How about hacking reality? Basically, the ability I discuss in my first theory. I feel like WhiteRose's ultimate goal involves taming cosmic forces to perhaps selfishly right a personal (cosmic) wrong. Did Zhang ever have a sister? Do Zhang and WhiteRose each wish to live as two separate beings? Or is WhiteRose her true self, and Zhang a mask? Would WhiteRose wish to recode herself as a biological woman? Or somehow able to transform at will? Perhaps her pet project, once complete, can realize these wishes.

This would also make her promise to Angela a deliverable one, as I describe above.


I would *love* for WhiteRose to have or be working toward, classic pulpy scifi time travel, but I just don't see it working out. Assuming that's the goal, and that she achieves it, she can't use time travel to go back and change or fix anything without endangering the machinations she engineered to enable it in the first place. Which logically means she can only go forward in time, and aside from hoverboards and gambling, where's the fun in that, right?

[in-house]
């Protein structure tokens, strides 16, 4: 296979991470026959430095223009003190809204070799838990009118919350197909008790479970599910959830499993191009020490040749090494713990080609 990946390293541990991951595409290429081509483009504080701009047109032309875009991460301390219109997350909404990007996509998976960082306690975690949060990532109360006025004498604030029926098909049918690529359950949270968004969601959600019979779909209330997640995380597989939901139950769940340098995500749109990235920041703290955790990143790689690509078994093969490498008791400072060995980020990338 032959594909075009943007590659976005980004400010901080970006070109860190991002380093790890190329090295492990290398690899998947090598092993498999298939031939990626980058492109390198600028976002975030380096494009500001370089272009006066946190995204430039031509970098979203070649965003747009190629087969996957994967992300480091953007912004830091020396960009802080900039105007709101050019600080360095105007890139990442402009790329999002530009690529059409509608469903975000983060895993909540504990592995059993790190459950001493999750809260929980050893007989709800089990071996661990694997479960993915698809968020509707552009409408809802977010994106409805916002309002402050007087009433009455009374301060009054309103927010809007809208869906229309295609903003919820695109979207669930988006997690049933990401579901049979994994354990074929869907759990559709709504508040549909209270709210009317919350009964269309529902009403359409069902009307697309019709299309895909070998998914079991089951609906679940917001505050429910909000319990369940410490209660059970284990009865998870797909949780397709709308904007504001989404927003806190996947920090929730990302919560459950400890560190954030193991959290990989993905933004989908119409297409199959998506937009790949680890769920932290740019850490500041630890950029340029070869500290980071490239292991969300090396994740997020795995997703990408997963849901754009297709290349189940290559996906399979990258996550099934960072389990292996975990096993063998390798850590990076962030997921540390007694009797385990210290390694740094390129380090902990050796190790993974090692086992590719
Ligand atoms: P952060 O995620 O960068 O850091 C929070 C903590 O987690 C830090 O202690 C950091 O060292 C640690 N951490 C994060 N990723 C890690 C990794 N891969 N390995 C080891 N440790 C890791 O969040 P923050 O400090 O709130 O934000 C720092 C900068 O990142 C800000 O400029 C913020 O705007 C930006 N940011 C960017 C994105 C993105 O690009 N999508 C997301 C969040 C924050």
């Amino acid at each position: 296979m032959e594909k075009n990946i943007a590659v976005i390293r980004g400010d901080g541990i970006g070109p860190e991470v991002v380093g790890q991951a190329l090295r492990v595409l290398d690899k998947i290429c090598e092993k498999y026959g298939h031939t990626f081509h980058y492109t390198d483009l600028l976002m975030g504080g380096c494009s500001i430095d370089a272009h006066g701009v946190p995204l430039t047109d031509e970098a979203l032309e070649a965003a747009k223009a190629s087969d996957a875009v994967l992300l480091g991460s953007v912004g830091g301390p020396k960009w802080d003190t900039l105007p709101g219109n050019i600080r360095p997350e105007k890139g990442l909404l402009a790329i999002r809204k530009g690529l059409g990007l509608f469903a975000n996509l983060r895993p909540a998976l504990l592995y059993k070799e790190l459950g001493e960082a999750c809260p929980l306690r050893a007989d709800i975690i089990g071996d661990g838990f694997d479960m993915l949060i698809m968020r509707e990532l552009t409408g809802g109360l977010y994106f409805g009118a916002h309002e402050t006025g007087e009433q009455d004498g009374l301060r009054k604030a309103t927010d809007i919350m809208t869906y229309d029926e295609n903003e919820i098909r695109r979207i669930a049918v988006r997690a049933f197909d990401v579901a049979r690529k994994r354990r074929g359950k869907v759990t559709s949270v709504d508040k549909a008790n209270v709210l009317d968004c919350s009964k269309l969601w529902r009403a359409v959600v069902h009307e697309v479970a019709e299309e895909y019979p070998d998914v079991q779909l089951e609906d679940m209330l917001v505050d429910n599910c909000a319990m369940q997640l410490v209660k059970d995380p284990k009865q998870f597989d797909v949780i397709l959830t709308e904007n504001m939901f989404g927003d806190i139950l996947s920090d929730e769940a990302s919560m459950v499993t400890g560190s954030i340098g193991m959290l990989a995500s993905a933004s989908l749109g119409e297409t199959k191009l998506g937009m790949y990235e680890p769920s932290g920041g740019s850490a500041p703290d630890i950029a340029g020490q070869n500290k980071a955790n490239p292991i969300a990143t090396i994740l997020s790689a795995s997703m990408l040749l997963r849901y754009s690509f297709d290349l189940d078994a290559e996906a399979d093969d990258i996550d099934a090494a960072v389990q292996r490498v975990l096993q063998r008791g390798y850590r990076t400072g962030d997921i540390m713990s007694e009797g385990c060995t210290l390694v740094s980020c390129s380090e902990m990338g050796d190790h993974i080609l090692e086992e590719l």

Huh. Something (zany) just occurred to me. Maybe she wants to go *all the way* forward, to the Singularity and/or Omega Point. Sorry, "and/or" because I forget if they're mutually exclusive. I’m fuzzy on the details of each. In any case, once then-there, assuming there isn't some fascist super villain who's somehow able to dominate the state, WhiteRose can live or relive any life she would want…or something. Right?

Yeah, like I said, that *just* occurred to me.

Multiverse-hopping also sounds like fun, but I'm not seeing the upside to that, either.

Maybe WhiteRose has been contacted by an alternate version of herself and given instructions on how to bridge and cross 'verses, but to what end? A Council of Cross-Time WhiteRoses who manipulate markets and technology across timelines? I'd *love* that, but it seems incongruous with the fabric and feel of the MR. ROBOT we've watched for three seasons.